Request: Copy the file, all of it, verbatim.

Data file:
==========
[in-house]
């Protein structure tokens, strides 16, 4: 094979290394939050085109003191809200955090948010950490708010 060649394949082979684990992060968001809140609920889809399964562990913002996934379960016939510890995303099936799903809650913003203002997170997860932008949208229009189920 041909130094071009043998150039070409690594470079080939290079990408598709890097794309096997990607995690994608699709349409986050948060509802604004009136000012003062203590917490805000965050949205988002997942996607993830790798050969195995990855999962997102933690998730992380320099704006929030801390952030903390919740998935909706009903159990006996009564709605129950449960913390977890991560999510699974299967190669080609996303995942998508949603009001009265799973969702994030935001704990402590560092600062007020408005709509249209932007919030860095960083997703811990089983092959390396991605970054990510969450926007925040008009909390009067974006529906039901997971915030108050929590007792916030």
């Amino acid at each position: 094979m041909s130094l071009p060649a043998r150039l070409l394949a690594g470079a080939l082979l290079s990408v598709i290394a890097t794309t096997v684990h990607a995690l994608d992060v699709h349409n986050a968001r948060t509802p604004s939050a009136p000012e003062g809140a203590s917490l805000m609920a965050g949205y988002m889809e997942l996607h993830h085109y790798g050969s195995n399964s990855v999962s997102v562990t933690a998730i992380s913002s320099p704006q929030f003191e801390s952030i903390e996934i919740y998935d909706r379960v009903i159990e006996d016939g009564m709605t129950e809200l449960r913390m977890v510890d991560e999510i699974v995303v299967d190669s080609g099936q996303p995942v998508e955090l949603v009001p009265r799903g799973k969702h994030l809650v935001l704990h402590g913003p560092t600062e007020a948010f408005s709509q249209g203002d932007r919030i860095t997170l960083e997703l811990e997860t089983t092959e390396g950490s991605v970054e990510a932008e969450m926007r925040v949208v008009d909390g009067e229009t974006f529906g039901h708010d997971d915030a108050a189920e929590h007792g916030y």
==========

[in-house]
């Protein structure tokens, strides 16, 4: 094979290394939050085109003191809200955090948010950490708010 060649394949082979684990992060968001809140609920889809399964562990913002996934379960016939510890995303099936799903809650913003203002997170997860932008949208229009189920 041909130094071009043998150039070409690594470079080939290079990408598709890097794309096997990607995690994608699709349409986050948060509802604004009136000012003062203590917490805000965050949205988002997942996607993830790798050969195995990855999962997102933690998730992380320099704006929030801390952030903390919740998935909706009903159990006996009564709605129950449960913390977890991560999510699974299967190669080609996303995942998508949603009001009265799973969702994030935001704990402590560092600062007020408005709509249209932007919030860095960083997703811990089983092959390396991605970054990510969450926007925040008009909390009067974006529906039901997971915030108050929590007792916030």
């Amino acid at each position: 094979m041909s130094l071009p060649a043998r150039l070409l394949a690594g470079a080939l082979l290079s990408v598709i290394a890097t794309t096997v684990h990607a995690l994608d992060v699709h349409n986050a968001r948060t509802p604004s939050a009136p000012e003062g809140a203590s917490l805000m609920a965050g949205y988002m889809e997942l996607h993830h085109y790798g050969s195995n399964s990855v999962s997102v562990t933690a998730i992380s913002s320099p704006q929030f003191e801390s952030i903390e996934i919740y998935d909706r379960v009903i159990e006996d016939g009564m709605t129950e809200l449960r913390m977890v510890d991560e999510i699974v995303v299967d190669s080609g099936q996303p995942v998508e955090l949603v009001p009265r799903g799973k969702h994030l809650v935001l704990h402590g913003p560092t600062e007020a948010f408005s709509q249209g203002d932007r919030i860095t997170l960083e997703l811990e997860t089983t092959e390396g950490s991605v970054e990510a932008e969450m926007r925040v949208v008009d909390g009067e229009t974006f529906g039901h708010d997971d915030a108050a189920e929590h007792g916030y």